Social Media at Work: Cybersecurity Tips for Employees

For many people, sharing day-to-day on social networks has become an activity that is part of their daily lives, and that includes work life. Although this allows you to keep friends and acquaintances up to date with what you are doing, without the need to exchange messages, it also introduces various risks that could affect employers, colleagues or even the user himself. In the worst case, it could even put your job in jeopardy; for example, if a company policy is broken. ESET, a leading proactive threat detection company, shares cybersecurity tips for employees.

A recent survey revealed that the majority of small business owners are aware that their employees’ use of social media applications poses a security threat. However, according to ESET, with the right approach, there are ways employees can use social media without exposing themselves or their employers to unnecessary risk:

Know the policies of the company: As an employee, you probably want to promote the company and its benefits in order to boost your own profile as well as that of the brand. One of the fastest and best ways to do this is through social media. And, while you may be acting in good faith trying to promote the positive, you may cause harm, and even break some of the company’s internal rules.

If you want to post about your job or employer, the best way to do so is to review your company’s social media guidelines and policies. If there aren’t any or it’s not clear what can and cannot be done, the best option is to talk to someone in human resources who is up to date with all company policies.

Use apps on work devices, but with special care: Corporate devices are a mainstay of business life. While they are primarily used for work and allow colleagues to stay in touch, companies often allow them to be used for personal things as a benefit. However, that does not mean that you have a free hand to do with them what you want. It is important to remember that these devices are still monitored by company administrators and connected to the company network, so many of the activities can be reviewed. Related to this, social media is riddled with scams, so falling for a phishing campaign or clicking on a suspicious link can lead to company systems being compromised with ransomware, keylogger, or other malware.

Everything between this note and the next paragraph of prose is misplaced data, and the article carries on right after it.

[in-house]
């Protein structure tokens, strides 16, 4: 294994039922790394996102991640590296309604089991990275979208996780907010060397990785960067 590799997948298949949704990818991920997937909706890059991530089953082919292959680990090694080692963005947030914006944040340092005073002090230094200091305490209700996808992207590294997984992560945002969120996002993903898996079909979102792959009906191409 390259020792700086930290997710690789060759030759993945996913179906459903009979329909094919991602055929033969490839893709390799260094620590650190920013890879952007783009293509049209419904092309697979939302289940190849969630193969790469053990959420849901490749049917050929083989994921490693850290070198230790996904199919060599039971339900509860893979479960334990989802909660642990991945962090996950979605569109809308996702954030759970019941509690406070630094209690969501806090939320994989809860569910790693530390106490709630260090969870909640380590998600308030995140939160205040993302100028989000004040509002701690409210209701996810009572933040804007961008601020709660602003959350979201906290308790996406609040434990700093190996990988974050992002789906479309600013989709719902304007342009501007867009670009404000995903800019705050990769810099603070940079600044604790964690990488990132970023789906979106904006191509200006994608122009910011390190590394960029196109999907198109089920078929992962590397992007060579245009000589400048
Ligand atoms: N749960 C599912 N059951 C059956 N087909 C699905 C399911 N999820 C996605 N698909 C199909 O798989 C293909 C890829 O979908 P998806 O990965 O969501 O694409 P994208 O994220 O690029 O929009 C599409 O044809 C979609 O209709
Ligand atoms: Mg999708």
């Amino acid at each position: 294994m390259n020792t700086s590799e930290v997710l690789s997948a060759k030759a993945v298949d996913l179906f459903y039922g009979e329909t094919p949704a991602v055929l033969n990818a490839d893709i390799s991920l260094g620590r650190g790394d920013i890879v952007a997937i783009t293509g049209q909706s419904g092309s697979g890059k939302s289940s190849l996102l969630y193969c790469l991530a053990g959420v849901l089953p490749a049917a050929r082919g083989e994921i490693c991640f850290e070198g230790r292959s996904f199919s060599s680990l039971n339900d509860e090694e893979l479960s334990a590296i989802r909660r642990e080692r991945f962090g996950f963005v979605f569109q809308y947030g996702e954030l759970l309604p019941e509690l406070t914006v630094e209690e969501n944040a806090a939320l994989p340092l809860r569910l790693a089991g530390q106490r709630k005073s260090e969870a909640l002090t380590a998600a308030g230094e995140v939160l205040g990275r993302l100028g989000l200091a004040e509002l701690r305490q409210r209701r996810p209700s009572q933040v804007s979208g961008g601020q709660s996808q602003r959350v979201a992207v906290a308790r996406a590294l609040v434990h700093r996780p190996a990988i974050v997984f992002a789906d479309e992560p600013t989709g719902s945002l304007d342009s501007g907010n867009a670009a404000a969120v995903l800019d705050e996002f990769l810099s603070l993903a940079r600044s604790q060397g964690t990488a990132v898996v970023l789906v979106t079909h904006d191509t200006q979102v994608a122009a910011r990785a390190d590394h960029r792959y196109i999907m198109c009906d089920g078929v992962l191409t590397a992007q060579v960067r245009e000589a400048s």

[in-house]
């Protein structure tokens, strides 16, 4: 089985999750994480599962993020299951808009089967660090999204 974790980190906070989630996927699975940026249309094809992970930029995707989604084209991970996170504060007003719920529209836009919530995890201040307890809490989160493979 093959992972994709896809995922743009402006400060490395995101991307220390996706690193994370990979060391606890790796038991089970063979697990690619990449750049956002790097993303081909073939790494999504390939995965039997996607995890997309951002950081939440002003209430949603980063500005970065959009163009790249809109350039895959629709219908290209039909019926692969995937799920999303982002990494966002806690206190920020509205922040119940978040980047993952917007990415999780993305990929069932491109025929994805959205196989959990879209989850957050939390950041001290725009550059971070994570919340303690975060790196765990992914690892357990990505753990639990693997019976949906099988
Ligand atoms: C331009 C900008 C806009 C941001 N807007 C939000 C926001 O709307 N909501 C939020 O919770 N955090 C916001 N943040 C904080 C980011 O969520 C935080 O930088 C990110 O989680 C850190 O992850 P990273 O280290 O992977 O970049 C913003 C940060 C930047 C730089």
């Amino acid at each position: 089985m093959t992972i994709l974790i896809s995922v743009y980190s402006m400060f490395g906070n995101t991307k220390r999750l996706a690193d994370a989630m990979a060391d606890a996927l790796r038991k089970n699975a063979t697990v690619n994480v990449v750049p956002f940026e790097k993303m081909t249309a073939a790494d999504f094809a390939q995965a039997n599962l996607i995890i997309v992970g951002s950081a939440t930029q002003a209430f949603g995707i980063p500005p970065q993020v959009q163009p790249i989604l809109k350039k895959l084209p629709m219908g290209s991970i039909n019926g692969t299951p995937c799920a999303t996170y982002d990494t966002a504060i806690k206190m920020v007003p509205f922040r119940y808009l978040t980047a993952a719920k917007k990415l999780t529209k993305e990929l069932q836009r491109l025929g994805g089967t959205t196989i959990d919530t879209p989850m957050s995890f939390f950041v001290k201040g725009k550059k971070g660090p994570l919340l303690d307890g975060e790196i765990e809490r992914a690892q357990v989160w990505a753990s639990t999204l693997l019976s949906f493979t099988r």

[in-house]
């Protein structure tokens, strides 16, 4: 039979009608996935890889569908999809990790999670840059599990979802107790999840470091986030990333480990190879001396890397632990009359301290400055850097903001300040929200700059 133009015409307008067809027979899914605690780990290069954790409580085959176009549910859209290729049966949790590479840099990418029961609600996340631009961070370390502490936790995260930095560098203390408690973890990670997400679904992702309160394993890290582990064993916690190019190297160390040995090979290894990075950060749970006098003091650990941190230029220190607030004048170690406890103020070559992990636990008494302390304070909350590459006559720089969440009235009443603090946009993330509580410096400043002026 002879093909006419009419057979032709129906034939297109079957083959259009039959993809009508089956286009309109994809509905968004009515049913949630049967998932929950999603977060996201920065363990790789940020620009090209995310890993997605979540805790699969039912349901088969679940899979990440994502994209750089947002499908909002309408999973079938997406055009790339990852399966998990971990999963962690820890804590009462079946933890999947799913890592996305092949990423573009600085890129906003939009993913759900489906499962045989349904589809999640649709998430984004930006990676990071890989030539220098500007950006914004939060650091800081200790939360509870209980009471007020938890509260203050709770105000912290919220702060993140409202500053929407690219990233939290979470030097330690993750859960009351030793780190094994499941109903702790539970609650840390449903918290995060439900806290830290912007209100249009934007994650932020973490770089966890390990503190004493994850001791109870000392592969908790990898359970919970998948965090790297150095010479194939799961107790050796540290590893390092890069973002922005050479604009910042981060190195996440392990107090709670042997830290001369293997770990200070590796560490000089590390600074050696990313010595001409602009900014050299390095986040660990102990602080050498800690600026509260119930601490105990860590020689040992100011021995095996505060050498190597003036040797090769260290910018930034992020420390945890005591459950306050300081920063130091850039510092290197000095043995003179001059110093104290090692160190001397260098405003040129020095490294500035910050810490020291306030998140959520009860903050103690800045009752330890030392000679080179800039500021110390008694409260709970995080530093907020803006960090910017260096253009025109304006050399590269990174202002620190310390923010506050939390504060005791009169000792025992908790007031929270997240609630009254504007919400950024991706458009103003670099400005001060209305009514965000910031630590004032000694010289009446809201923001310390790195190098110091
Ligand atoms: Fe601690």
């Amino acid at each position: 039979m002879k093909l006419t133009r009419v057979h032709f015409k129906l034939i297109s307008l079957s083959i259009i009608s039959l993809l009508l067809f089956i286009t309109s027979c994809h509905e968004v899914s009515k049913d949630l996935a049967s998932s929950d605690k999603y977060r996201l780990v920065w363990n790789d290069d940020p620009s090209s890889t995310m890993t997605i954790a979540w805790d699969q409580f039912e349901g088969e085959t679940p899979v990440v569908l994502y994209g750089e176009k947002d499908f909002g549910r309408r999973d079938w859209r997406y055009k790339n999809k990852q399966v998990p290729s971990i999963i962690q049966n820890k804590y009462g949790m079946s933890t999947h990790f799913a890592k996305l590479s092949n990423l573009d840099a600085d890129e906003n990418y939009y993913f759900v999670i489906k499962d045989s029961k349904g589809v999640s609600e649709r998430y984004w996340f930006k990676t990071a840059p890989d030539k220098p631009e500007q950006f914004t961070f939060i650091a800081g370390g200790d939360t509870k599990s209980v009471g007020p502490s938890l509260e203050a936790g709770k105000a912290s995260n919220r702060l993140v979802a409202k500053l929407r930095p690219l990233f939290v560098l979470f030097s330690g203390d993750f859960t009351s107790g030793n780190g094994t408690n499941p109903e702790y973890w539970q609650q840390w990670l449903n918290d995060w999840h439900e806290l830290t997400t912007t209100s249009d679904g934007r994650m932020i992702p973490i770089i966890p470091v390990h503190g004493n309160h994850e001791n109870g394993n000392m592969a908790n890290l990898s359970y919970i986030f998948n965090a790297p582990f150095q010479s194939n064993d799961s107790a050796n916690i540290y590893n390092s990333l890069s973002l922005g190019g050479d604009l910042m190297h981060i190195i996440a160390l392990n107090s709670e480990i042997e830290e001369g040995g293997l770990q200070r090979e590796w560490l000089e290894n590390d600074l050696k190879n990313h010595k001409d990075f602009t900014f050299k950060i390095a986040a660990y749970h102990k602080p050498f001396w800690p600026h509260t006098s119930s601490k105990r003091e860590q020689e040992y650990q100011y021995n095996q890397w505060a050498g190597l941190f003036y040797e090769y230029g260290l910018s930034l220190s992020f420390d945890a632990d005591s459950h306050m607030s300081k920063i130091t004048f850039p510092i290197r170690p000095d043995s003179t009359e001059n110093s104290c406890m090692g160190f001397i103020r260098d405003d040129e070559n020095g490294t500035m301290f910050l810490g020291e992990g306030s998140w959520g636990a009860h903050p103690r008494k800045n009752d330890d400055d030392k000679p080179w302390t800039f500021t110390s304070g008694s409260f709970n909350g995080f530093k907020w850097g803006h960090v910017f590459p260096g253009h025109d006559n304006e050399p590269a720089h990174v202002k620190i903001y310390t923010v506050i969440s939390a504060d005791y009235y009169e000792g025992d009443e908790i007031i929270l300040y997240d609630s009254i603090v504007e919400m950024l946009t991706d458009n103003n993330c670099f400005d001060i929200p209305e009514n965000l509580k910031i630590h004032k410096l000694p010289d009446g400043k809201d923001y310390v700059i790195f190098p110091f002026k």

For these devices, the company and administrators are largely responsible for their security. This means they need to institute cybersecurity best practices, implement the use of reputable security solutions, and have a proper strategy for installing updates. But that doesn’t mean you don’t have to do anything: devices must be updated and patched every time they ask to do so. And, in addition, you should be aware of the common scams that can be found on popular social media platforms such as Facebook or Instagram. Additionally, clicking on links to dubious sites that could compromise devices could, at best, lead to some negative stares or, at worst, get you fired.